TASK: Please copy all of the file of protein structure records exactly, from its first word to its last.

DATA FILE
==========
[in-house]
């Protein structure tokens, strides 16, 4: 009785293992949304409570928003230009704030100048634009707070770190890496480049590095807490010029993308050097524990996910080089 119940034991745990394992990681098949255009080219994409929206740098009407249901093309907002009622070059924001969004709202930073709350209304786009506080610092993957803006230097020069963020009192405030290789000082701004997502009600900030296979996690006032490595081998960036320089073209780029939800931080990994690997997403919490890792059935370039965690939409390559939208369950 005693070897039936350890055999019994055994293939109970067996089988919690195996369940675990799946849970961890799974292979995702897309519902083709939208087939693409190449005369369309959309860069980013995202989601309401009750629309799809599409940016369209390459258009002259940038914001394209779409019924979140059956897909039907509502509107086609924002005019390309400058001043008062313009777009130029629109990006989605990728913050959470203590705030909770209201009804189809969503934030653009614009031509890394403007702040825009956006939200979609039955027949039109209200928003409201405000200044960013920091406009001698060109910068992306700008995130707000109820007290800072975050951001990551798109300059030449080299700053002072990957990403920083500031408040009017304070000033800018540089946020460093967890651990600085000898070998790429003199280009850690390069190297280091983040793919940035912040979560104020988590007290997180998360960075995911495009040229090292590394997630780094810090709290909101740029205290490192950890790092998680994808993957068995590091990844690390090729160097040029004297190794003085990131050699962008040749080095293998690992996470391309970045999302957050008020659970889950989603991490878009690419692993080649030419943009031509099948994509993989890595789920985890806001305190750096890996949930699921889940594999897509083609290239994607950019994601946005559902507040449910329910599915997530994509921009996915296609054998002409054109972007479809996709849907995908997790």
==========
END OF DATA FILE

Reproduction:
[in-house]
């Protein structure tokens, strides 16, 4: 009785293992949304409570928003230009704030100048634009707070770190890496480049590095807490010029993308050097524990996910080089 119940034991745990394992990681098949255009080219994409929206740098009407249901093309907002009622070059924001969004709202930073709350209304786009506080610092993957803006230097020069963020009192405030290789000082701004997502009600900030296979996690006032490595081998960036320089073209780029939800931080990994690997997403919490890792059935370039965690939409390559939208369950 005693070897039936350890055999019994055994293939109970067996089988919690195996369940675990799946849970961890799974292979995702897309519902083709939208087939693409190449005369369309959309860069980013995202989601309401009750629309799809599409940016369209390459258009002259940038914001394209779409019924979140059956897909039907509502509107086609924002005019390309400058001043008062313009777009130029629109990006989605990728913050959470203590705030909770209201009804189809969503934030653009614009031509890394403007702040825009956006939200979609039955027949039109209200928003409201405000200044960013920091406009001698060109910068992306700008995130707000109820007290800072975050951001990551798109300059030449080299700053002072990957990403920083500031408040009017304070000033800018540089946020460093967890651990600085000898070998790429003199280009850690390069190297280091983040793919940035912040979560104020988590007290997180998360960075995911495009040229090292590394997630780094810090709290909101740029205290490192950890790092998680994808993957068995590091990844690390090729160097040029004297190794003085990131050699962008040749080095293998690992996470391309970045999302957050008020659970889950989603991490878009690419692993080649030419943009031509099948994509993989890595789920985890806001305190750096890996949930699921889940594999897509083609290239994607950019994601946005559902507040449910329910599915997530994509921009996915296609054998002409054109972007479809996709849907995908997790």